Amyotrophic Lateral Sclerosis (ALS) and Frontotemporal dementia (FTD) are common neurodegenerative disorders that disproportionately affect aging veterans. These disorders are progressive, fatal, and without effective treatment. Recently, the most common known cause of ALS and FTD was identified as an intronic GGGGCC hexanucleotide repeat expansion in the gene C9orf72 (C9FTD/ALS). This repeat triggers synthesis of toxic proteins via a process known as Repeat Associated Non-AUG (RAN) Translation. These RAN peptides kill neurons and sufficient to cause neurodegeneration in model systems. We know very little about how RAN translation at C9 repeats (C9 RAN) actually occurs. The objective of this proposal is to determine the mechanisms underlying C9 RAN and to identify methods of blocking it as a first step towards novel therapeutic development. Our central hypothesis is that C9 RAN utilizes a non-canonical translational initiation pathway that can be selectively blocked. Moreover, we predict that preventing C9 RAN will stop neurodegeneration elicited by GGGGCC repeats. To test these hypotheses, we developed a robust and quantitative in vitro assay of C9 RAN, as well as a collection of models derived from patient induced pluripotent stem cells, rodent neurons, and Drosophila. Using these tools, we will define the mRNA species that undergo C9 RAN, identify the critical RNA and protein based factors that allow for C9 RAN, develop a small molecule screen to identify selective C9 RAN translation inhibitors, and test whether blocking RAN precludes toxicity in model systems. Together, these studies should provide us with a working map of how C9 RAN occurs and what steps can be taken to prevent it. This project has broad reaching implications both for our understanding of how RAN translation contributes to disease as well as providing a logical path towards therapeutic development in C9FTD/ALS and other neurodegenerative nucleotide repeat disorders that affect veterans.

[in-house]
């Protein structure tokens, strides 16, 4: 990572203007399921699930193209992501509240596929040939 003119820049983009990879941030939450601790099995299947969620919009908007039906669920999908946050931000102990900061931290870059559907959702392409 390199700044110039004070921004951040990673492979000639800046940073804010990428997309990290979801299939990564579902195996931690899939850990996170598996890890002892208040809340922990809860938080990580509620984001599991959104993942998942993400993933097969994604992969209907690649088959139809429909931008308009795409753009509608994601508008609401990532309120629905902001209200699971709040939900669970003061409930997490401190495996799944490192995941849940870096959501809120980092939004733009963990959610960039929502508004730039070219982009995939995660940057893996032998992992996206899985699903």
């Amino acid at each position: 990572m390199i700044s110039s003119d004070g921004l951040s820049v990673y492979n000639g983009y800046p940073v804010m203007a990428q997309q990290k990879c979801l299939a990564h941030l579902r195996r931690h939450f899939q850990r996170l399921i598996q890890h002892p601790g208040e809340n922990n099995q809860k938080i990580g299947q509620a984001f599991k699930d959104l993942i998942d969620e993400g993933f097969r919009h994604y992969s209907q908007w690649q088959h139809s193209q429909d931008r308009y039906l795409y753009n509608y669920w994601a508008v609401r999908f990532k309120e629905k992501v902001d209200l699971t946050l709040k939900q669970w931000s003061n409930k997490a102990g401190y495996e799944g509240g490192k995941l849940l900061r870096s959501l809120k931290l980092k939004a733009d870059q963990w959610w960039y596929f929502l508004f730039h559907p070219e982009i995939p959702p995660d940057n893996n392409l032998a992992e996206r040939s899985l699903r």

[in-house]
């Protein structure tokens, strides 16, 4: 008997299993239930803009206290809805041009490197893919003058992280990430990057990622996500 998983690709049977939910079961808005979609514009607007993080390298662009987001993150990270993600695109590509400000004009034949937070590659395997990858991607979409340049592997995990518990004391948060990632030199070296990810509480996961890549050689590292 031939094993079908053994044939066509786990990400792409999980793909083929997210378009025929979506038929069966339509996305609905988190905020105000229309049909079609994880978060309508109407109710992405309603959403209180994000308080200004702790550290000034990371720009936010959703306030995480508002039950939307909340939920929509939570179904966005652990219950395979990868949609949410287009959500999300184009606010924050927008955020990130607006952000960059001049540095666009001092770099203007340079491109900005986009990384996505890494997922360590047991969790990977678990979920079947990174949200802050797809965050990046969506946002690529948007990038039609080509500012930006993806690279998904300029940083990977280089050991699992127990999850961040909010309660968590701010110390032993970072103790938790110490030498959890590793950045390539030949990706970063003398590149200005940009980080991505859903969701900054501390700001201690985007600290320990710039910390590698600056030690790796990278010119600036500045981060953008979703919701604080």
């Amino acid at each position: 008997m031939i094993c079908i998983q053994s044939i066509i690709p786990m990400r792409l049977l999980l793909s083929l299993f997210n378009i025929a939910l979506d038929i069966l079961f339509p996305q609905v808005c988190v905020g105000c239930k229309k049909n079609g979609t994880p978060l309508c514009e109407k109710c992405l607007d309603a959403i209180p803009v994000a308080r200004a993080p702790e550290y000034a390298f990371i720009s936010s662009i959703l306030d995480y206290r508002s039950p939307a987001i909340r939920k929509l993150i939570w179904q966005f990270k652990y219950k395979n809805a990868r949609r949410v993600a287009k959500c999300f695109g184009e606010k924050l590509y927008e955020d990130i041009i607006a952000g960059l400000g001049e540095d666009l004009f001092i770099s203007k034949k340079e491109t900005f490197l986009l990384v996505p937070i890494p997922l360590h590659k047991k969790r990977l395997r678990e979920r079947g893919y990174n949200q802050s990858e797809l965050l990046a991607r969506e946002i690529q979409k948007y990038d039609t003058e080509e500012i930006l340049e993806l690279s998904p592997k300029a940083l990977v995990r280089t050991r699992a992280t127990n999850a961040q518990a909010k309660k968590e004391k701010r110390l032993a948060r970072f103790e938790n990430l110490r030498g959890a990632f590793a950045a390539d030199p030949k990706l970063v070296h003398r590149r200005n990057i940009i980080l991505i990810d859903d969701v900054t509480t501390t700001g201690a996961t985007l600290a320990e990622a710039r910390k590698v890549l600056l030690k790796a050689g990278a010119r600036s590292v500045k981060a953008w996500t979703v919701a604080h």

ALS and other neurodegenerative disorders lead to significant death and disability in US Veterans. Recently, a novel mutation was identified as the most common cause of ALS and Frontotemporal Dementia (C9ALS). This repeat causes ALS at least in part by producing toxic proteins through an unusual process known as RAN translation. This proposal will use biochemical techniques, neurons and patient derived induced pluripotent stem cell models of C9ALS to understand how RAN translation occurs and how it can be selectively blocked in ALS patients. These approaches will lay the groundwork for developing small molecule therapeutics for this currently untreatable disease.